Hong Kong has been a hotbed of political unrest in the last few months, and while COVID-19 has not helped the situation, hoteliers there are confident that recovery leading to long-term success is likely.
REPORT FROM HONG KONG—Hong Kong has been in the news over the last 18 months due to political protests and, more recently, for a new security law passed by the Chinese government, but sources said the special autonomous zone is poised for a bright future.
Another blow is the 14 July executive order signed by U.S. President Donald Trump that stripped the SAR of its special trading status with the U.S. that dates back to 1984.
Hong Kong was a U.K. colony until 1997, and under the handover agreement to China certain freedoms and conditions were allowed, clauses the U.K. government said the new law has canceled.
Despite the political unrest and global threat of COVID-19, visitors should return to what is a unique and vibrant tourism and business market.
Jesper Palmqvist, area director, Asia-Pacific at Hotel News Now’s parent company STR, said Hong Kong is in a very tight spot with both the political challenges along with COVID-19 implications, but within in the last month or two there have been definite performance highlights among its hotels.
“Saturday staycations in Hong Kong are bringing … occupancies up to 50% recently, and they used to be 40% a month ago,” Palmqvist said. “Weekday baseline has also lifted from 30% to almost 40%, so there has been a lift in general.”
He said the lowest point in the COVID-19 era was between February and April when occupancy hovered around 20%.
“So, certainly some kind of improvement in that sense,” he said. “That’s for overall Hong Kong, (but) within the area there are variations, with Mongkok area higher and Central lower.”
Simon Manning, chief sales and development office at Hong Kong-based Langham Hospitality Group, said Hong Kong is an international business hub that won’t be kept down for long.
“The business community is very optimistic on the future economy of Hong Kong,” Manning said. “Whilst there are political issues in the short term, the long-term prospects … remain firm and confident.”
He added that business recovery is being hampered by a travel ban for all but Hong Kong residents, a ban that is in place through 18 September.
Staycations and staff
Laura Offe, managing director of Hong Kong-based consultancy firm The Box Partnership, said there also is a two-week quarantine procedure for resident arrivals.
“Sure, it’s a disaster,” she said.
Offe’s family also owns three restaurants in Hong Kong and one in Paris, all part of Meraki Hospitality Group. She comes from a hotel industry family, her father being Jean-Michel Offe, the group’s founder and the former EVP of development and innovation at Shangri-La Hotels, which has four hotels in Hong Kong.
“Hotels were hit with the protests, but at least they still had tourists, but as soon as COVID-19 hit, all traveling just stopped,” Offe said. “In March or February, occupancy was 7%.”
Offe added she, too, has seen evidence of staycations, but that staffing has been greatly affected.
“Hotels had given unpaid leave to (staff to) mitigate losses as much as possible, but in March layoffs started, and this continues,” she said. “The fear is that is only the beginning.”
Some staff also saw periods of unpaid leave during the 2019 protests, sources said, and the pain is being felt in procurement chains, too.
“Suppliers are affected, and there is a snowball effect that is massive,” Offe said. “Government has put into place a subsidy scheme, but this started in June, so for some this is too late.”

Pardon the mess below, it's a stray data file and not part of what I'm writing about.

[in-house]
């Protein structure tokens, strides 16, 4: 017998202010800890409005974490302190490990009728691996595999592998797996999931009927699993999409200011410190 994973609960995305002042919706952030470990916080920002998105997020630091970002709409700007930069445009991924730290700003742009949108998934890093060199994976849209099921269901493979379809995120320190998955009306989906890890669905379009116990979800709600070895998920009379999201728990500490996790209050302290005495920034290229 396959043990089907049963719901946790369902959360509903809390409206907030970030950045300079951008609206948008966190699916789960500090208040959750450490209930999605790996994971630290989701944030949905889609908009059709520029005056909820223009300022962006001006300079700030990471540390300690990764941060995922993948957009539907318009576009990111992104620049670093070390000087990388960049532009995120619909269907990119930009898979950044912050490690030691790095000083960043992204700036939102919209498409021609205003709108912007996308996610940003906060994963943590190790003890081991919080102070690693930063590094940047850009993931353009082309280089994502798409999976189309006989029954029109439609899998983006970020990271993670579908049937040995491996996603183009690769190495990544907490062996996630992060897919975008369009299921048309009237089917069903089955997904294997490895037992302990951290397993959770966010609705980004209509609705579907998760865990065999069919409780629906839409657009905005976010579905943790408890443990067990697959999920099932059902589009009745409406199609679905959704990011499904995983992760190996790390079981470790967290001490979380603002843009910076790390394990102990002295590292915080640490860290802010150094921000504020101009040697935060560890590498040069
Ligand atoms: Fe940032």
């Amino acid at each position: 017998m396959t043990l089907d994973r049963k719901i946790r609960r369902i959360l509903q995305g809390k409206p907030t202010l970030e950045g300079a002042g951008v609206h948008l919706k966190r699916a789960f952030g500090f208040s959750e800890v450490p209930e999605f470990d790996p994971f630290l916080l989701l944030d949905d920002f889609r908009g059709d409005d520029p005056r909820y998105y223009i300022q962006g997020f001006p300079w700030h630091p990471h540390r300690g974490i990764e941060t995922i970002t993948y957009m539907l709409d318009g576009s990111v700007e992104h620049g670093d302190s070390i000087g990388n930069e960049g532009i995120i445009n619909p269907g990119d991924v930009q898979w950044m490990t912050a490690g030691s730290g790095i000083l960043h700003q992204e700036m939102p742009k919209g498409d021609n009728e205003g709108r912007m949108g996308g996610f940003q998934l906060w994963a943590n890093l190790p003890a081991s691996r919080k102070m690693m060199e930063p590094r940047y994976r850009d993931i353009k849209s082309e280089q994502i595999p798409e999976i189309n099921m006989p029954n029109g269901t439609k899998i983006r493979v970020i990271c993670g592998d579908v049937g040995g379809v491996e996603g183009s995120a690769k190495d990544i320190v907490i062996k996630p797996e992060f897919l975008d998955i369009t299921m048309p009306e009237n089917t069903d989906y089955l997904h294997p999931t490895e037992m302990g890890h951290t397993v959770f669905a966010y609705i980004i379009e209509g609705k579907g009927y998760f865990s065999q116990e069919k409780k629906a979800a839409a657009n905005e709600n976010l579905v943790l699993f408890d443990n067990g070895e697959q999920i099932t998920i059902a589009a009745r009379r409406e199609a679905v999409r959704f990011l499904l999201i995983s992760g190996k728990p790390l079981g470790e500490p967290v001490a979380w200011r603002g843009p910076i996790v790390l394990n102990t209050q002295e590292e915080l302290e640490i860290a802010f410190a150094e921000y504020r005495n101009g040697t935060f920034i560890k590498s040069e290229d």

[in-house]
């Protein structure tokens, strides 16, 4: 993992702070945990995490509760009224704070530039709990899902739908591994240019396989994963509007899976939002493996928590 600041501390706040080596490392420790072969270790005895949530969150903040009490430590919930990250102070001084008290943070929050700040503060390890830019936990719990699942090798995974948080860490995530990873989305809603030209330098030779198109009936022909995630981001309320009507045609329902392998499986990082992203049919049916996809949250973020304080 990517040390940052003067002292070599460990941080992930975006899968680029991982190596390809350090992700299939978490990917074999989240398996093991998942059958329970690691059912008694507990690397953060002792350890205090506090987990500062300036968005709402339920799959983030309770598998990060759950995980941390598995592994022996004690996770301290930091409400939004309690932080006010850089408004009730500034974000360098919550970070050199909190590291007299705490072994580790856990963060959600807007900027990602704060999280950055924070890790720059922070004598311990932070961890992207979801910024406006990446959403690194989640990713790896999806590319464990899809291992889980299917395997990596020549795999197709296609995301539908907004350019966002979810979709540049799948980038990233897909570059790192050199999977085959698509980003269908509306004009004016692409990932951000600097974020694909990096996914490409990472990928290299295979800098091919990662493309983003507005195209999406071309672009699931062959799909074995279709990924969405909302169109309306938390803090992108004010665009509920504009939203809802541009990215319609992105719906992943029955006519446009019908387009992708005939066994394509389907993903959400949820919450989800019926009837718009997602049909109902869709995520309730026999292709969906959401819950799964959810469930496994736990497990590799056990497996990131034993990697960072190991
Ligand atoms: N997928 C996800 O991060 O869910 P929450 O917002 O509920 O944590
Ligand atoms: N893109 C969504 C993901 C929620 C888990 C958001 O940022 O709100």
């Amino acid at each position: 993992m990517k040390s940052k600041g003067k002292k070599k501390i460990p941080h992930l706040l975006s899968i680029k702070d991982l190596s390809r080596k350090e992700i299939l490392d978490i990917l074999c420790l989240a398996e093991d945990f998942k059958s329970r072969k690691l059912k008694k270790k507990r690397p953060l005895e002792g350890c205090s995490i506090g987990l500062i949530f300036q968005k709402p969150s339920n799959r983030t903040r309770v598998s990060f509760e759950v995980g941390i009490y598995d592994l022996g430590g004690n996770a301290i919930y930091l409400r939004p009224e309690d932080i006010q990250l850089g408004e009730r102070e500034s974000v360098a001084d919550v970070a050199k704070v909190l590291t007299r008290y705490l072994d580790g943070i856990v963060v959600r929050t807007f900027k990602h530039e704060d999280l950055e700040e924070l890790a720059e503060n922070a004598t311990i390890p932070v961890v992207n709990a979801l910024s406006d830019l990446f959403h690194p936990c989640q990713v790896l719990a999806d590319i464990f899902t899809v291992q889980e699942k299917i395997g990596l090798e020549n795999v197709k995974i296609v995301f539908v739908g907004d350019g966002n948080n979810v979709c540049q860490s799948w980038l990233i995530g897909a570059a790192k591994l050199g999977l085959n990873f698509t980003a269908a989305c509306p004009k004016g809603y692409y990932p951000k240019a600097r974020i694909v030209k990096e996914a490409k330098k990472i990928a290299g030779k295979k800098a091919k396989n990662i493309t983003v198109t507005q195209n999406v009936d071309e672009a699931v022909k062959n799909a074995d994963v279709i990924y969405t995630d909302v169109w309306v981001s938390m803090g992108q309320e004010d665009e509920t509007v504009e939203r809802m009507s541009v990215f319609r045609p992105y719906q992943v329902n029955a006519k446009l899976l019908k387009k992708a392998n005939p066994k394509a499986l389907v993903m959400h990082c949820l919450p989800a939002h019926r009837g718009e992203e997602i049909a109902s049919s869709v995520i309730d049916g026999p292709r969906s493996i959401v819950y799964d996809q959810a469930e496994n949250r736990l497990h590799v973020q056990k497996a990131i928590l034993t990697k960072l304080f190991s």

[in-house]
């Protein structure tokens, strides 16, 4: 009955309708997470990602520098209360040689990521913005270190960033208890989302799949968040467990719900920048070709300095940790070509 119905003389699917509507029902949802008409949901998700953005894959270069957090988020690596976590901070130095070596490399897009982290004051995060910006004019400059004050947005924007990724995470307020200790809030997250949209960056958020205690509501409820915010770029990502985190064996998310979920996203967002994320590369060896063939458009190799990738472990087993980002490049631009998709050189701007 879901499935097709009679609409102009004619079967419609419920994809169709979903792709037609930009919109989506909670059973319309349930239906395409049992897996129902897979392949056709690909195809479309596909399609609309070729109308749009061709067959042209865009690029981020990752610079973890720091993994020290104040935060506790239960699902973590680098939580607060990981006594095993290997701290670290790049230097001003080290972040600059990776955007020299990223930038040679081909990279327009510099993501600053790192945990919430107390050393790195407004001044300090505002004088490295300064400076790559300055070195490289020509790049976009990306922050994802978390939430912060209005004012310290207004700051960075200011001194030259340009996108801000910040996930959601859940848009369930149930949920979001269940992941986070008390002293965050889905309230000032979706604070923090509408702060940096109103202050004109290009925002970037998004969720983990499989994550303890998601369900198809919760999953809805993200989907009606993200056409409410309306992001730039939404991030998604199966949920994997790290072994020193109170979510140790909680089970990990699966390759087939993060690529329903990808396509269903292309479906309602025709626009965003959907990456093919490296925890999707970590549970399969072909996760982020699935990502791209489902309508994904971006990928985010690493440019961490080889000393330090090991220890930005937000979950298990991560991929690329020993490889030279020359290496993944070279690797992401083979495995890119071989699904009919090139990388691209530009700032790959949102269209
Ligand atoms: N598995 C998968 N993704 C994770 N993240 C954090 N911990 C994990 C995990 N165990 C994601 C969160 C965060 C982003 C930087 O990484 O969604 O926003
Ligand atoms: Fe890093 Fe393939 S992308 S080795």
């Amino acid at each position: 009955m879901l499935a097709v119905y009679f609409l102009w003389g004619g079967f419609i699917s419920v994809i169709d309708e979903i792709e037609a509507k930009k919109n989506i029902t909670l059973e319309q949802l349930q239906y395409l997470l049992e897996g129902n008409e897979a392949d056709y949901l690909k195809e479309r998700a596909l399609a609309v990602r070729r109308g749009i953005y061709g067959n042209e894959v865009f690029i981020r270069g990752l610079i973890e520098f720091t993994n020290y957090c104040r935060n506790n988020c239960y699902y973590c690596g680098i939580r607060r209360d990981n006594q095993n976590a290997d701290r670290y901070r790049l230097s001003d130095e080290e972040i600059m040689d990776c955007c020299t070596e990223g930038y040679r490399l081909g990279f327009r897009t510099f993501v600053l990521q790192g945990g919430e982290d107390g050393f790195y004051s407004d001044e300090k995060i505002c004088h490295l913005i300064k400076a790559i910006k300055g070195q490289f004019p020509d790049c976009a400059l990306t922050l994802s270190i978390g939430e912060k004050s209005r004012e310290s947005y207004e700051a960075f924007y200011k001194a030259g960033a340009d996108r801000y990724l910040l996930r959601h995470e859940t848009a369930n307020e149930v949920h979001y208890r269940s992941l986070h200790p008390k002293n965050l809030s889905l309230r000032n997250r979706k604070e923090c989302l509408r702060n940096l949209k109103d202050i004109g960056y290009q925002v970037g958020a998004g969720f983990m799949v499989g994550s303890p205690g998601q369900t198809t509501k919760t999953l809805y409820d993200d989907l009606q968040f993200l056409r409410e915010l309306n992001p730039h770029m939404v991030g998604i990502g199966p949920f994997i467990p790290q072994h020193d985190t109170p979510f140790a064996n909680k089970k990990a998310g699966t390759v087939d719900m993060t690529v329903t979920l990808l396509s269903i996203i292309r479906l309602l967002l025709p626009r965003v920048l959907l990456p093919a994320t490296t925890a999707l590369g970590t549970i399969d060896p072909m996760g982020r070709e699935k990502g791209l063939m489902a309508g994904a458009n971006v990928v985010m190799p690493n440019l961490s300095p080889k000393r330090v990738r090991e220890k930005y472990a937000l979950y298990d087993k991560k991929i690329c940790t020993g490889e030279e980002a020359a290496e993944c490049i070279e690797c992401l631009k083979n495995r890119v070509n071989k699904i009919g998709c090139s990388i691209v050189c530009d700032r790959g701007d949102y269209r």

She added one note of optimism is the city’s capitalist makeup: its resistance in past crises like the 2003 SARS outbreak and the 2008 Great Recession.
“Hong Kong is a very capitalist city, all about business, so seeing this from past crises, business was always able to bounce back, and if they could not, then they were not supposed to survive,” she said.
Following the imposition of the new security law, the United Kingdom offered a route to citizenship for Hong Kong passport holders. Sources said this and similar promises in 1997 appear appealing in theory but not so much in practice.
Offe said she is unsure if the U.K. scheme is guaranteed for the long term.
“It appears great at first, but when it is looked at it becomes more daunting,” she said.
Ultimately, Offe and other sources said international guests will forget about current political squabbles.
“Not for people in Hong Kong, but for those coming for pleasure, yes,” Offe said. “The law might be good for business, but it does not do anything to reconcile differences.”
She said that the hotel and hospitality companies looking to survive must start again focusing on marketing.
“Always in some situations it is hard to justify the (return on investment) of marketing campaigns, but busy are the ones who continued to do marketing,” she said.
Offe’s Meraki group follows Hong Kong’s hotel chains in understanding the importance of controlling costs and being as cost efficient as possible.
“We adapted to what we could do,” she said. “For instance, we were not very keen on being on delivery apps, but that became urgent. We also changed menus so as not to have to order as much produce.”
Slowly, things are seeing improvement in Hong Kong, but a settling down of the political landscape and a relaxation of travel rules after mid-September will aid business.
“The overall hope is that the current trend continues, both with more staycations and potential transit passenger nights but also hope about a gradual increase in allowed mainland travelers,” Palmqvist said.
“Restaurants are doing very well,” Manning added. “When the border reopens with the mainland, we believe our tourism and occupancies will dramatically improve.”